190
191The required syntax is:
192@example
193@var{rtmp_proto}://@var{server}[:@var{port}][/@var{app}][/@var{playpath}] @var{options}
194@end example
195
196where @var{rtmp_proto} is one of the strings "rtmp", "rtmpt", "rtmpe",
197"rtmps", "rtmpte", "rtmpts" corresponding to each RTMP variant, and
198@var{server}, @var{port}, @var{app} and @var{playpath} have the same
209e451a 199meaning as specified for the RTMP native protocol.
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200@var{options} contains a list of space-separated options of the form
201@var{key}=@var{val}.
202
209e451a 203See the librtmp manual page (man 3 librtmp) for more information.
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204
205For example, to stream a file in real-time to an RTMP server using
206@file{ffmpeg}:
207@example
208ffmpeg -re -i myfile -f flv rtmp://myserver/live/mystream
209@end example
210
211To play the same stream using @file{ffplay}:
212@example
213ffplay "rtmp://myserver/live/mystream live=1"
214@end example
215
216@section rtp
217
218Real-Time Protocol.
219
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220@section rtsp
221
222RTSP is not technically a protocol handler in libavformat, it is a demuxer
223and muxer. The demuxer supports both normal RTSP (with data transferred
224over RTP; this is used by e.g. Apple and Microsoft) and Real-RTSP (with
225data transferred over RDT).
226
227The muxer can be used to send a stream using RTSP ANNOUNCE to a server
228supporting it (currently Darwin Streaming Server and Mischa Spiegelmock's
229RTSP server, @url{http://github.com/revmischa/rtsp-server}).
230
231The required syntax for a RTSP url is:
232@example
233rtsp://@var{hostname}[:@var{port}]/@var{path}[?@var{options}]
234@end example
235
236@var{options} is a @code{&}-separated list. The following options
237are supported:
238
239@table @option
240
241@item udp
242Use UDP as lower transport protocol.
243
244@item tcp
245Use TCP (interleaving within the RTSP control channel) as lower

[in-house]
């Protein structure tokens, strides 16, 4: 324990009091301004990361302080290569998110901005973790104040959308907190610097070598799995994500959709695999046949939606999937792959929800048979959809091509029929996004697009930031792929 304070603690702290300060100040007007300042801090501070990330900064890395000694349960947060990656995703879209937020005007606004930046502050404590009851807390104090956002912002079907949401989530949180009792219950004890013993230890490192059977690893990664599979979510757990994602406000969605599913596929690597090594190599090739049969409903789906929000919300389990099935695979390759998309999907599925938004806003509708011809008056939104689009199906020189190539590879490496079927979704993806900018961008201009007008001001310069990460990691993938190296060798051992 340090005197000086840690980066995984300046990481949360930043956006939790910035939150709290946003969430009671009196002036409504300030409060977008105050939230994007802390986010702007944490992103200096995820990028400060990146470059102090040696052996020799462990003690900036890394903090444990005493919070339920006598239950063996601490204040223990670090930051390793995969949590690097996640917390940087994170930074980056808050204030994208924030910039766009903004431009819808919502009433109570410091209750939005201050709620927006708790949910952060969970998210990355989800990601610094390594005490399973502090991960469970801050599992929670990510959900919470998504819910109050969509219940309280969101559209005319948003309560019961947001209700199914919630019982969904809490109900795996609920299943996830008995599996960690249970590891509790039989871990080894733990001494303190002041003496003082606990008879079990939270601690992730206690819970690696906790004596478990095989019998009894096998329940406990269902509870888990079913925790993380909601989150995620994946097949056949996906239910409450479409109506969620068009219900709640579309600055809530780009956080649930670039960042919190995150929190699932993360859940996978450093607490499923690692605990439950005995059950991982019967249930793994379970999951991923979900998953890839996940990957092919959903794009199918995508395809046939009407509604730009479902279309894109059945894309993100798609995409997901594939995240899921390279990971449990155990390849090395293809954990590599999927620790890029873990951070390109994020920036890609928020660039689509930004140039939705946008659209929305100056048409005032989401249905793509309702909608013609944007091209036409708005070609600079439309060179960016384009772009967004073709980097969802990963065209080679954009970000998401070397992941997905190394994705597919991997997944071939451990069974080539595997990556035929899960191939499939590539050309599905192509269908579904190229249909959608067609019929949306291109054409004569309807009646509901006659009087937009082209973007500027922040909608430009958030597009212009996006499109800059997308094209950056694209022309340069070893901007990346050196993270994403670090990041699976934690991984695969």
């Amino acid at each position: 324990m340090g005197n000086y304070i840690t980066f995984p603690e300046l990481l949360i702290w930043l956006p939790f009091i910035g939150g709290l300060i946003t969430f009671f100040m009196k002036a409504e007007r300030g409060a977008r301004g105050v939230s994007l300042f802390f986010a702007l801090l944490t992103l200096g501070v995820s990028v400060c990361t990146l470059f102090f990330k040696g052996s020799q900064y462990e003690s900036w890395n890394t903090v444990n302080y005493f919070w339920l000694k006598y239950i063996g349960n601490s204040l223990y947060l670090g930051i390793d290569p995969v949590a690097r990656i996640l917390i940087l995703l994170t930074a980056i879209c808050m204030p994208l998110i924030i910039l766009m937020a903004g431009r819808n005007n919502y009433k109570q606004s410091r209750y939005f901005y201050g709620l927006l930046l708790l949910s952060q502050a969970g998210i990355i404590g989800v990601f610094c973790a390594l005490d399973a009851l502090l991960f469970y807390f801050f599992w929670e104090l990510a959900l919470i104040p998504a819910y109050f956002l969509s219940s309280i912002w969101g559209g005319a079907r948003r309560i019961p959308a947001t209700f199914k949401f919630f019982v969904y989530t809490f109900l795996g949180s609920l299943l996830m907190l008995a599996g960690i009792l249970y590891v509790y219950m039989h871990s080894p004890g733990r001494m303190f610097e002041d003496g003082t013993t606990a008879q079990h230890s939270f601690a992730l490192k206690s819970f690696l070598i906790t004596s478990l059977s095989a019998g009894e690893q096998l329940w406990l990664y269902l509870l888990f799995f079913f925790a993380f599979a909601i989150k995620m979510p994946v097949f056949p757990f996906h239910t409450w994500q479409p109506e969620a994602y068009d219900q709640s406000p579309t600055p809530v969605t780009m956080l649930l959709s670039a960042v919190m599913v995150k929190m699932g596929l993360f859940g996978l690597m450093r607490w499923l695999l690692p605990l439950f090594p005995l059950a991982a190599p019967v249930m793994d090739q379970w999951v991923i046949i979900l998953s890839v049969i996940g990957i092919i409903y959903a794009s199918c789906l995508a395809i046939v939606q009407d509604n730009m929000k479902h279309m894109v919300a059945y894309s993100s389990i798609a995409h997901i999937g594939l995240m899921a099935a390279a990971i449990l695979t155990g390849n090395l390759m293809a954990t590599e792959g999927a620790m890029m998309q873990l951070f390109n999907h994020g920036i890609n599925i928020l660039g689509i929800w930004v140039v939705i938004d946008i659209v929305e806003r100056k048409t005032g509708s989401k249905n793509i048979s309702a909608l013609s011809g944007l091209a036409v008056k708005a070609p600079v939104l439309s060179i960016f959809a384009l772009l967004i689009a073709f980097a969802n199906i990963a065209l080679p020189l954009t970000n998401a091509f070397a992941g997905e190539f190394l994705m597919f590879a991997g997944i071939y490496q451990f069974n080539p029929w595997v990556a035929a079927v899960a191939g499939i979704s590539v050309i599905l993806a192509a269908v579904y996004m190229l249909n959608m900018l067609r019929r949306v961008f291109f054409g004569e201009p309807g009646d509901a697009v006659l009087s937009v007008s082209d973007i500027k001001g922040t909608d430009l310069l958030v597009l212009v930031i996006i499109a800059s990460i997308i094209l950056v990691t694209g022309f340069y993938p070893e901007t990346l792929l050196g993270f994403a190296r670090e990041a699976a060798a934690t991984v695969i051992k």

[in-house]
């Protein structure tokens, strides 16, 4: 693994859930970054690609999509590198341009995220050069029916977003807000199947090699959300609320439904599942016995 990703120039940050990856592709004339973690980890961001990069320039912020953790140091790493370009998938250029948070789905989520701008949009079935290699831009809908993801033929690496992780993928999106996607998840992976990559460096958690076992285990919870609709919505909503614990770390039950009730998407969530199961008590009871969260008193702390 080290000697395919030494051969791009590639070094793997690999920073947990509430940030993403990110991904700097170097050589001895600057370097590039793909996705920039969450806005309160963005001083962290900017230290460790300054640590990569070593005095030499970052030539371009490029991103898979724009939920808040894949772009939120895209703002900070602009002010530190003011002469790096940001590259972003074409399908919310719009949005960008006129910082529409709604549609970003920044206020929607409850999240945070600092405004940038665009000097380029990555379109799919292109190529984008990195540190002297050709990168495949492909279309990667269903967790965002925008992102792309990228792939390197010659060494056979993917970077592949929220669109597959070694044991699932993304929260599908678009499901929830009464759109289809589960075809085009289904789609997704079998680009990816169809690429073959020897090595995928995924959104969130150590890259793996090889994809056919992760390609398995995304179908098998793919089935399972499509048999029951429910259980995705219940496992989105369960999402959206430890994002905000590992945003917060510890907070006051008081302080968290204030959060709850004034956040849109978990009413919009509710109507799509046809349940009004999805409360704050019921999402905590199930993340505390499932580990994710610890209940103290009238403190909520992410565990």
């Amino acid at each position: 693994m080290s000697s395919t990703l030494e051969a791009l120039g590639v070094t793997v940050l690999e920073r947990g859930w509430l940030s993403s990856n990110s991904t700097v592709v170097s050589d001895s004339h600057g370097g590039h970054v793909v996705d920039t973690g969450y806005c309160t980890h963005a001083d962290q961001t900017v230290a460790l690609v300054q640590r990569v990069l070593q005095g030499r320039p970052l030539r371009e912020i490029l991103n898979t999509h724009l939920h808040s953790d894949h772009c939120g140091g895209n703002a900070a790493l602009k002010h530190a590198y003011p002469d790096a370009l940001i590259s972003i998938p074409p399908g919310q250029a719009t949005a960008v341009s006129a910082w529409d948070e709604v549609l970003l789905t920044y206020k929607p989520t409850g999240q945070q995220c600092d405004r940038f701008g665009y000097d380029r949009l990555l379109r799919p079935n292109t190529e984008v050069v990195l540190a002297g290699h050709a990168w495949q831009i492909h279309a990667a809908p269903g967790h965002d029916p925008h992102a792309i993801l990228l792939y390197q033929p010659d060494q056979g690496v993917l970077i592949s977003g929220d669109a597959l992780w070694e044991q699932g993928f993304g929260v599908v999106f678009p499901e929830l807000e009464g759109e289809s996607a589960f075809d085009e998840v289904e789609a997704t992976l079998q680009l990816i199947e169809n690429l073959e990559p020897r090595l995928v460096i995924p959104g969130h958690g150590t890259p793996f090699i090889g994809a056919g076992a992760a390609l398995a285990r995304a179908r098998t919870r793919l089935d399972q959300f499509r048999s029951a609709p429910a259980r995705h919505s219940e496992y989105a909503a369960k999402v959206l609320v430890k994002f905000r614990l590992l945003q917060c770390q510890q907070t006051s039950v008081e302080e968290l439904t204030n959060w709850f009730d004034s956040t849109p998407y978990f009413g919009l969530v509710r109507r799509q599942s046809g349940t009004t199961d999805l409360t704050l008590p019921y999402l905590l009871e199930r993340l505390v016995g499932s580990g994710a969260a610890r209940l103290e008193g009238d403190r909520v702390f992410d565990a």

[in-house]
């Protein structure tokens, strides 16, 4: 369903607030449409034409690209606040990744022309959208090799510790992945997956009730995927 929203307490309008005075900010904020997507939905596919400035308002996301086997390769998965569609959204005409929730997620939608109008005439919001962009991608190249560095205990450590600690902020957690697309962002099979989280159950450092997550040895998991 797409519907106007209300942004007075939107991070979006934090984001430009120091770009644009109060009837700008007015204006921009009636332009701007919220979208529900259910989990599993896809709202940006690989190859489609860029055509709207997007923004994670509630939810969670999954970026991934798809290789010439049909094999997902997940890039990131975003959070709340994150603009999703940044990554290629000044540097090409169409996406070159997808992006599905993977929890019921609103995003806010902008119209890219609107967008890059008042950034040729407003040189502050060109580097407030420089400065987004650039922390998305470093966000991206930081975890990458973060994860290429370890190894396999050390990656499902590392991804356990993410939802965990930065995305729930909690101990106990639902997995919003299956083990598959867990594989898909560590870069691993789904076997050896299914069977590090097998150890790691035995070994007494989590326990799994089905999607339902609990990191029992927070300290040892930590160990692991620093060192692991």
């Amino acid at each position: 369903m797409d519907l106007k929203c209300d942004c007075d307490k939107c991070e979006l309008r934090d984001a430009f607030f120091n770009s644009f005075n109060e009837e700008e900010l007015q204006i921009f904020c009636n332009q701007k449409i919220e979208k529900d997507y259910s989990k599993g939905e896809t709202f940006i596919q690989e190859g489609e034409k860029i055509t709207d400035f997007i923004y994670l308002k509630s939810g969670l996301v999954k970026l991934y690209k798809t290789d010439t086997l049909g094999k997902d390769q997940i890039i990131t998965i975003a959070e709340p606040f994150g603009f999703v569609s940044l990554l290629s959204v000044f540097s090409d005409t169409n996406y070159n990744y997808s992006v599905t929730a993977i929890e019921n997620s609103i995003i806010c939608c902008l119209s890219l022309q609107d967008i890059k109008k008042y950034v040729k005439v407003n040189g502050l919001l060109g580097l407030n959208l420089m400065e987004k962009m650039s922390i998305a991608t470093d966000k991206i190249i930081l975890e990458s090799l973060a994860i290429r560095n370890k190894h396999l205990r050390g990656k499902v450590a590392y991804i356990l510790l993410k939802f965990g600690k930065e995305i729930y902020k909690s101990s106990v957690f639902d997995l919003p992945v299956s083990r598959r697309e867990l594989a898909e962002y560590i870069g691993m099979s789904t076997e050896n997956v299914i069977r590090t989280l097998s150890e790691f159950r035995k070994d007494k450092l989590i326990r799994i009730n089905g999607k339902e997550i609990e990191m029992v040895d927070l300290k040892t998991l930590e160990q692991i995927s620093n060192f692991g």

246transport protocol.
247
248@item multicast
249Use UDP multicast as lower transport protocol.
250
251@item http
252Use HTTP tunneling as lower transport protocol, which is useful for
253passing proxies.
254@end table
255
256Multiple lower transport protocols may be specified, in that case they are
257tried one at a time (if the setup of one fails, the next one is tried).
258For the muxer, only the @code{tcp} and @code{udp} options are supported.
259
260When receiving data over UDP, the demuxer tries to reorder received packets
261(since they may arrive out of order, or packets may get lost totally). In
262order for this to be enabled, a maximum delay must be specified in the
263@code{max_delay} field of AVFormatContext.
264
265When watching multi-bitrate Real-RTSP streams with @file{ffplay}, the
266streams to display can be chosen with @code{-vst} @var{n} and
267@code{-ast} @var{n} for video and audio respectively, and can be switched
268on the fly by pressing @code{v} and @code{a}.
269
270Example command lines:
271
272To watch a stream over UDP, with a max reordering delay of 0.5 seconds:
273
274@example
275ffplay -max_delay 500000 rtsp://server/video.mp4?udp
276@end example
277
278To watch a stream tunneled over HTTP:
279
280@example
281ffplay rtsp://server/video.mp4?http
282@end example
283
284To send a stream in realtime to a RTSP server, for others to watch:
285
286@example
287ffmpeg -re -i @var{input} -f rtsp -muxdelay 0.1 rtsp://server/live.sdp
288@end example
289
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290@section sap
291